I was listening to an interview with one of the world’s leading copywriters.
All very interesting, nice guy, great tips.
The guy is a rockstar for a reason.
And then he got to the point: “And here’s how you write a testimonial”.
He’s actually teaching people how to write fake testimonials?
As in, fabricating a customer commentary?
Ok, how about this, Mr. John Bigshot.
Let’s say you’re strolling through town, and you’re feeling kinda peckish.
You spot a hotdog stand, and wonder if you should get yourself one.
A guy next to you sees you looking, assumes you’re hungry, and tells you: “I have a hotdog there every day. They’re really good.”
So, John, you take the guy’s word, you saunter over, you buy and pay and bite – and that sucker is just horrendous.
The bread is stale, the sausage is made of glue and ground chicken bone, and the relish tastes like the socks of a marathon runner.
How, John, would you feel at that moment?
You’d be livid, wouldn’t you?
How could someone blatantly lie to you, just so they can get your dollar 98 off you?
To sell you an inedible piece of crap?
People are really horrible, aren’t they John?
But, dear John, those lies, that conniving and that grotesque absence of ethics, that’s precisely what you’re doing and displaying when you write a fake testimonial.
Or teaching people how to – for all I care it’s the same thing.
You may or may not be legally permitted to fake testimonials, depending on the jurisdiction you live in.
Personally, I don’t even know if it’s allowed in Spain, and I don’t care.
To me, it’s just another form of lying, and that’s just right out in marketing.
If you’re going to be in business, be ethical about your marketing and sales
1: The ethics and morality if it. Read above.
2: Business sense.
See, most money is made from repeat business. You spend x amount of time and money to find someone who makes his first purchase.
If you then stay in touch and that person buys again, your spend to get that second sales will be many times smaller than x.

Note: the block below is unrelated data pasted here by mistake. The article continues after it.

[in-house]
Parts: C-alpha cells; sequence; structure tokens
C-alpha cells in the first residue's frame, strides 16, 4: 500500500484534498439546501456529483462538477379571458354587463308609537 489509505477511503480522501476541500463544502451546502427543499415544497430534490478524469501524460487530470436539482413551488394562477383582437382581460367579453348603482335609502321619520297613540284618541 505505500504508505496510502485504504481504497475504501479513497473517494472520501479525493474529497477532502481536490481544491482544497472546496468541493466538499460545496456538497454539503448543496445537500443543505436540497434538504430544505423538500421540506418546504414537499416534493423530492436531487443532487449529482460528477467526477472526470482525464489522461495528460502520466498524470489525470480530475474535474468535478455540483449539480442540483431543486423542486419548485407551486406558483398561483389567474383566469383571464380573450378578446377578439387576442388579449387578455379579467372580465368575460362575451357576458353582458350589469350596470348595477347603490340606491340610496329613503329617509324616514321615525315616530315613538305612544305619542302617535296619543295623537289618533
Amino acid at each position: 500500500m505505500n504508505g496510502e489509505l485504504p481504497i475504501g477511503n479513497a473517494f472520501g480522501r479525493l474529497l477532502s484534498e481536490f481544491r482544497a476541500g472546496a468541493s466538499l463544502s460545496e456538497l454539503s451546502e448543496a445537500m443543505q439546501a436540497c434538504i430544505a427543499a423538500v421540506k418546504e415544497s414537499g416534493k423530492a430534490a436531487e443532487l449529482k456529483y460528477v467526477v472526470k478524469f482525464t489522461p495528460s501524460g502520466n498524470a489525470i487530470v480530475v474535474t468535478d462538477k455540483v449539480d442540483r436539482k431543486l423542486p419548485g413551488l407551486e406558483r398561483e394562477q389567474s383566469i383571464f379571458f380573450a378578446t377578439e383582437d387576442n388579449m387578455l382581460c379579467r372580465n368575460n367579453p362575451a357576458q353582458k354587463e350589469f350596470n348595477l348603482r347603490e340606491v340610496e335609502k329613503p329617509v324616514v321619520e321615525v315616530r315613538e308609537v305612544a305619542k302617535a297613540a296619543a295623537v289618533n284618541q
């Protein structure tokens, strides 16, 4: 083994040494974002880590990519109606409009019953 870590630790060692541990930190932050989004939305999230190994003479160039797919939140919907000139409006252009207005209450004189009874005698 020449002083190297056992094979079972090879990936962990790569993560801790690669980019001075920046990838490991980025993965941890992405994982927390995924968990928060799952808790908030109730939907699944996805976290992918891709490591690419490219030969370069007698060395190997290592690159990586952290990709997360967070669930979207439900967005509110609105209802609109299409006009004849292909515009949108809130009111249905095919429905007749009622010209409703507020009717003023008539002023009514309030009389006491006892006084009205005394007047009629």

In fact, if you’re smart and use daily emails, your spend will be 30 to 60 minutes per day, divided by the number of people on your list.
Ergo: getting a repeat sale from a customer is a no-brainer and in many cases it’s a jiffy
Now guess what happens if you use fake testimonials? Guy sees your site, reads the lies, buys.
So far so good. Money in your bank.
The guy uses your product, probably likes it – and then he discovers that those testimonials weren’t actually from real people.
Unless the guy is a sucker, he’ll never buy from you again.
He shouldn’t – you’ve suckered him into his first purchase – he should now run for the hills.
And lots of people would, meaning you get less repeat business.
Which means you have to spend more cash on traffic, keep writing hype-y false testimonials so you can sucker more suckers – and so on, in a vicious circle.
You need testimonials.
If you don’t have any, you need to ask for them.
But you can’t fake ‘em, not if you want to be truthful and ethical.
Not if you want a healthy, sustainable business.
By virtue of not bullshitting people, you actually build a business and list of clients that sustains itself
Beats cheating, if you ask me.
Especially when you realise that you get more repeat business if you don’t mess with people’s minds.
Another way to get more repeat business?
You send repeat emails.
Let me help you with that –> http://www.martinstellar.com/starship-mentorprise-writing-coach/